The mention of Six Senses calls to mind ultra-luxe properties in far-flung destinations around the globe. The hospitality brand are known for their jaw-dropping beautiful resorts surrounded by soft, white sand overlooking waves that roll on for miles.
So when Six Senses Singapore was announced, it took everyone by surprise — especially since it marks the first city hotel under the hospitality brand. Six Senses’ entry into Singapore, spanning across two heritage buildings in the city’s Chinatown district, aims to celebrate the city’s culture and history while bringing sustainability to its fore.
We had a sneak peek at the brand when the first building, Six Senses Duxton, opened in April this year. The property, designed by acclaimed designer Anouska Hempel, was a different experience in the heart of Singapore; making an unforgettable first impression. Naturally, we had high expectations when we checked out its sister property, Six Senses Maxwell, following its opening on 1 December.
Located just across the road from the first property, the 138-key Six Senses Maxwell is housed in a colonial-style 19th-century building that has received the Urban Redevelopment Authority Architectural Heritage Award. The heritage building was given a new life by French designer Jacques Garcia, the person behind iconic hotels such as Hôtel Costes Paris, The NoMad New York City, and L’oscar London.
Its central location ensures that it is just 20-minutes away from the airport. Alternatively, guests can take the train to Tanjong Pagar MRT station, which is just a 10-minute walking distance from the property.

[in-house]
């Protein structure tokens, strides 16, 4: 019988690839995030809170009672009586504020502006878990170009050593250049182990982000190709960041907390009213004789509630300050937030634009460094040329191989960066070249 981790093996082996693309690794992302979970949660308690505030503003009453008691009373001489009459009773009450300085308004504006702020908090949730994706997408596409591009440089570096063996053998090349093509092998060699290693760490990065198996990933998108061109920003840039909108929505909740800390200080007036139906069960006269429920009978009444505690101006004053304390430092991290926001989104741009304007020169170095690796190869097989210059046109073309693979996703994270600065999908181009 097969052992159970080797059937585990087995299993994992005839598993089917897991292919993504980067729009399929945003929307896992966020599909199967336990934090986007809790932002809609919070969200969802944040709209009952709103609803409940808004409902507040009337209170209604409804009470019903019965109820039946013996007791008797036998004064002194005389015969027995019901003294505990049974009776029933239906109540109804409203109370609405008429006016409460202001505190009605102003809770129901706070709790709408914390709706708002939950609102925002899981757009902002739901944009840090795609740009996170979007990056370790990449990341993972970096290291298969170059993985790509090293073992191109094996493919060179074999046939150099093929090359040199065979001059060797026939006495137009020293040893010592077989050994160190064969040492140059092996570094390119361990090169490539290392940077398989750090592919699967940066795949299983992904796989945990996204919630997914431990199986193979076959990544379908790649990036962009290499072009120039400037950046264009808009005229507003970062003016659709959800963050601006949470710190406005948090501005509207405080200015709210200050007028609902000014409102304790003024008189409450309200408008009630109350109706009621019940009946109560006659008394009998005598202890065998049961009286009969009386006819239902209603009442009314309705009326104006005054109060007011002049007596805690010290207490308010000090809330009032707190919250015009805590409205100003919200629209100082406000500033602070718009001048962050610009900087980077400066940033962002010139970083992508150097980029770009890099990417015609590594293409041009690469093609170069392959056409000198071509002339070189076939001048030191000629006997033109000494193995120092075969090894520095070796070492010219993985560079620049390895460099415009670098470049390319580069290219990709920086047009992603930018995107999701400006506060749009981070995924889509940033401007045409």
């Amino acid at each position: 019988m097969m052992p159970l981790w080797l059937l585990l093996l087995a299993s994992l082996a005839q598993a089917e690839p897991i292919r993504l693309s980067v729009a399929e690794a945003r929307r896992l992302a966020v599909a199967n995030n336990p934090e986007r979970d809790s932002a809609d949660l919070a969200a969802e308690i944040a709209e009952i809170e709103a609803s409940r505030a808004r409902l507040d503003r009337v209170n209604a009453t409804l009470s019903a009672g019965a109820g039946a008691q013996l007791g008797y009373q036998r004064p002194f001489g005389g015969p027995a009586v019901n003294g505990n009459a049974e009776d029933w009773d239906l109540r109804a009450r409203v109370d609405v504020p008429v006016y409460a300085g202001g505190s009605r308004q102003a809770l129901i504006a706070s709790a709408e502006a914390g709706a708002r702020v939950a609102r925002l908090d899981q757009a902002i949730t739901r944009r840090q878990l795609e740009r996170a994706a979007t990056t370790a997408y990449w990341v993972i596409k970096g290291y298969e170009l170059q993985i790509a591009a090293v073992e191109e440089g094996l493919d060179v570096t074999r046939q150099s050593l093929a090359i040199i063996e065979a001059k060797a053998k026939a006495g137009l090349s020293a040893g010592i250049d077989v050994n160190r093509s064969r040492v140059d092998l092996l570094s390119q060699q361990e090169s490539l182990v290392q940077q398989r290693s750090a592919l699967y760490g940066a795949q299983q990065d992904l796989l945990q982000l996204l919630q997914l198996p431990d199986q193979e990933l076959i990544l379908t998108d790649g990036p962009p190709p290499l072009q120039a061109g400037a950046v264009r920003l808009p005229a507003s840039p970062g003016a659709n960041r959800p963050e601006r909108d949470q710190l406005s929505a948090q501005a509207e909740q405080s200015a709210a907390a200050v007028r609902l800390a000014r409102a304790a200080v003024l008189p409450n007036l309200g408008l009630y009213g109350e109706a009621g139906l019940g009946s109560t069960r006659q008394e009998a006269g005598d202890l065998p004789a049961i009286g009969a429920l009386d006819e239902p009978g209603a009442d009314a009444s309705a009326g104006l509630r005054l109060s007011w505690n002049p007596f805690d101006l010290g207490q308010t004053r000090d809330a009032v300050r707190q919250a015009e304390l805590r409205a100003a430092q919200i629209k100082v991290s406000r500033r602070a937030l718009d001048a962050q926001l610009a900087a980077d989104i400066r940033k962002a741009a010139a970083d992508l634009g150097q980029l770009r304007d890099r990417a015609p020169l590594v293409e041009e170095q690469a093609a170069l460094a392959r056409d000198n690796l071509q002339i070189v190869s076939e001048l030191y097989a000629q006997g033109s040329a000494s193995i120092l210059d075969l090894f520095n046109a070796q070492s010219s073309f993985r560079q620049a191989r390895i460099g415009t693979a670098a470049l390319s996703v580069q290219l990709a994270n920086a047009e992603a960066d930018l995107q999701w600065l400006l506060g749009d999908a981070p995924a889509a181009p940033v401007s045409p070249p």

The beautifully-designed Terrace Room we stayed in takes us back to Singapore’s storied past, boasting Italian handmade vintage rugs laid out on its hardwood timber floors, gorgeous mahogany French writing desks, and bathrooms fitted with Lefroy Brooks 1900 Classic taps and accessories. Garcia’s touch is apparent in the king bed’s custom headboards exclusively designed for Six Senses Maxwell.
Original artwork, such as photographs taken by owner Satinder Gracha and 200-year-old indentures from a Christie’s auction, are displayed in antique frames which look right at home in the suites and along corridors of the hotel. A hotel representative told us that the hotel is the most expensively-fitted property in Singapore, after all.
In line with Six Senses’ focus on wellness, bedside tables are displayed with books such as Dr. Baolin Wu’s Qi Gong For Total Wellness, and energy chimes that can help you restore your energy flow to bring about a state of well-being. During turndown service, a canvas bag containing items such as Tiger Balm, Nutmeg Medicated Oil and Po Chai Pills is placed on the bed. We were even treated to an alcohol-free nightcap placed by the staff in the fridge, helping ease us into a deep slumber that night.
The mini bar, similar to Six Senses Duxton, is one of the most impressive ones we’ve ever seen. A selection of various spirits, be it whisky or vodka, are made available with garnishes such as lemons and oranges. The mini bar is also stocked with locally-made products such as Tanglin Gin, bottles of East Imperial tonic water, as well the popular Golden Duck salted egg yolk potato crisps and fish skin.